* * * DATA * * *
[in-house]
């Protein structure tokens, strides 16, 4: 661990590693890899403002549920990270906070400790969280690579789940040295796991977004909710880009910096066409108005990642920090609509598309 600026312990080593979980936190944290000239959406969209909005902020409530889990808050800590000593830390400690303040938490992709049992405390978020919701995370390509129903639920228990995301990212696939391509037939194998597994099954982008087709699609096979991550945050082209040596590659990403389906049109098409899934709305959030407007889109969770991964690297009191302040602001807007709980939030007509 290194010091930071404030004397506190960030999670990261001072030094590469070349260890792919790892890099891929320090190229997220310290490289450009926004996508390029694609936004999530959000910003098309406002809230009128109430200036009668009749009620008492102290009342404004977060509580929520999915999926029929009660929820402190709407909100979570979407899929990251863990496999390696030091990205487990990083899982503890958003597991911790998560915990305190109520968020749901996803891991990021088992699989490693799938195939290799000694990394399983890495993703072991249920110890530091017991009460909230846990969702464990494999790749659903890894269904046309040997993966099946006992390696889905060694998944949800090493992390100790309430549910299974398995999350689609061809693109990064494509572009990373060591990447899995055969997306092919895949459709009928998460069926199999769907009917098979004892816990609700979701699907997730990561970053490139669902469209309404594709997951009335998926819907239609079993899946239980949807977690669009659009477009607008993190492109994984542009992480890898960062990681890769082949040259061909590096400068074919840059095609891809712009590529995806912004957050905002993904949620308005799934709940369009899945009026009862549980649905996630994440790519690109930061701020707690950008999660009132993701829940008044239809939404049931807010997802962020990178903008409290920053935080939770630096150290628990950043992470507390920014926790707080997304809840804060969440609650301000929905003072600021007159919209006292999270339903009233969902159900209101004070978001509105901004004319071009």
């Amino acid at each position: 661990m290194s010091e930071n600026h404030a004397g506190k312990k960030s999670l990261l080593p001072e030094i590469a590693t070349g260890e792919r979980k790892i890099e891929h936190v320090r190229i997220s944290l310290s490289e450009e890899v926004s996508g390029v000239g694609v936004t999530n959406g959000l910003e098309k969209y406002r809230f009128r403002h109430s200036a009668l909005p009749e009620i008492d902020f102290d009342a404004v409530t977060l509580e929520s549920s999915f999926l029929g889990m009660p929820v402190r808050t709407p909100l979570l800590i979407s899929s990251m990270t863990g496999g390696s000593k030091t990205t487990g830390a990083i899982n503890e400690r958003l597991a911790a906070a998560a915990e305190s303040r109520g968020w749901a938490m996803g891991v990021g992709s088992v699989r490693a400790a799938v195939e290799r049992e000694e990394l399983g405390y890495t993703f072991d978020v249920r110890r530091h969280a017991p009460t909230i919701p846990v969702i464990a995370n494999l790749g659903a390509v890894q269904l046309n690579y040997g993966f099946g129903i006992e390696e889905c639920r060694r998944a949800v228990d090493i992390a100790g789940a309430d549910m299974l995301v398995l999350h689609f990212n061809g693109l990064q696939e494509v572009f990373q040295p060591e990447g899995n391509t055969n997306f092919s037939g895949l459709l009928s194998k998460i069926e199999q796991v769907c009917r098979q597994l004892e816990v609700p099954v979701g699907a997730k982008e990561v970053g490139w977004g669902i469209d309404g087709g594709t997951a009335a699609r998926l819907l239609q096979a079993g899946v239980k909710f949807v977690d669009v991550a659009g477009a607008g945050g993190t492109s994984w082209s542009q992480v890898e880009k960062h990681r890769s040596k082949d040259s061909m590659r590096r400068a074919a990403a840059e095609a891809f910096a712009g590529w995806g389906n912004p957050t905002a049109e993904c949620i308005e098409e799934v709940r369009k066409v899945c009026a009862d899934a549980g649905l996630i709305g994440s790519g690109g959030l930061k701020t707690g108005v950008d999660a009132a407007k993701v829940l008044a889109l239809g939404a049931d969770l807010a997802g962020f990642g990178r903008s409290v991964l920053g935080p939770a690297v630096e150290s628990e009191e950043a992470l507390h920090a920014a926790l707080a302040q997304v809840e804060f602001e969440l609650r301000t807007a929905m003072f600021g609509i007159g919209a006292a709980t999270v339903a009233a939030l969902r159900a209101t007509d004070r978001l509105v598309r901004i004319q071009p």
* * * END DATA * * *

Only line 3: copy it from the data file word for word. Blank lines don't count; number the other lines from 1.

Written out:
């Amino acid at each position: 661990m290194s010091e930071n600026h404030a004397g506190k312990k960030s999670l990261l080593p001072e030094i590469a590693t070349g260890e792919r979980k790892i890099e891929h936190v320090r190229i997220s944290l310290s490289e450009e890899v926004s996508g390029v000239g694609v936004t999530n959406g959000l910003e098309k969209y406002r809230f009128r403002h109430s200036a009668l909005p009749e009620i008492d902020f102290d009342a404004v409530t977060l509580e929520s549920s999915f999926l029929g889990m009660p929820v402190r808050t709407p909100l979570l800590i979407s899929s990251m990270t863990g496999g390696s000593k030091t990205t487990g830390a990083i899982n503890e400690r958003l597991a911790a906070a998560a915990e305190s303040r109520g968020w749901a938490m996803g891991v990021g992709s088992v699989r490693a400790a799938v195939e290799r049992e000694e990394l399983g405390y890495t993703f072991d978020v249920r110890r530091h969280a017991p009460t909230i919701p846990v969702i464990a995370n494999l790749g659903a390509v890894q269904l046309n690579y040997g993966f099946g129903i006992e390696e889905c639920r060694r998944a949800v228990d090493i992390a100790g789940a309430d549910m299974l995301v398995l999350h689609f990212n061809g693109l990064q696939e494509v572009f990373q040295p060591e990447g899995n391509t055969n997306f092919s037939g895949l459709l009928s194998k998460i069926e199999q796991v769907c009917r098979q597994l004892e816990v609700p099954v979701g699907a997730k982008e990561v970053g490139w977004g669902i469209d309404g087709g594709t997951a009335a699609r998926l819907l239609q096979a079993g899946v239980k909710f949807v977690d669009v991550a659009g477009a607008g945050g993190t492109s994984w082209s542009q992480v890898e880009k960062h990681r890769s040596k082949d040259s061909m590659r590096r400068a074919a990403a840059e095609a891809f910096a712009g590529w995806g389906n912004p957050t905002a049109e993904c949620i308005e098409e799934v709940r369009k066409v899945c009026a009862d899934a549980g649905l996630i709305g994440s790519g690109g959030l930061k701020t707690g108005v950008d999660a009132a407007k993701v829940l008044a889109l239809g939404a049931d969770l807010a997802g962020f990642g990178r903008s409290v991964l920053g935080p939770a690297v630096e150290s628990e009191e950043a992470l507390h920090a920014a926790l707080a302040q997304v809840e804060f602001e969440l609650r301000t807007a929905m003072f600021g609509i007159g919209a006292a709980t999270v339903a009233a939030l969902r159900a209101t007509d004070r978001l509105v598309r901004i004319q071009p």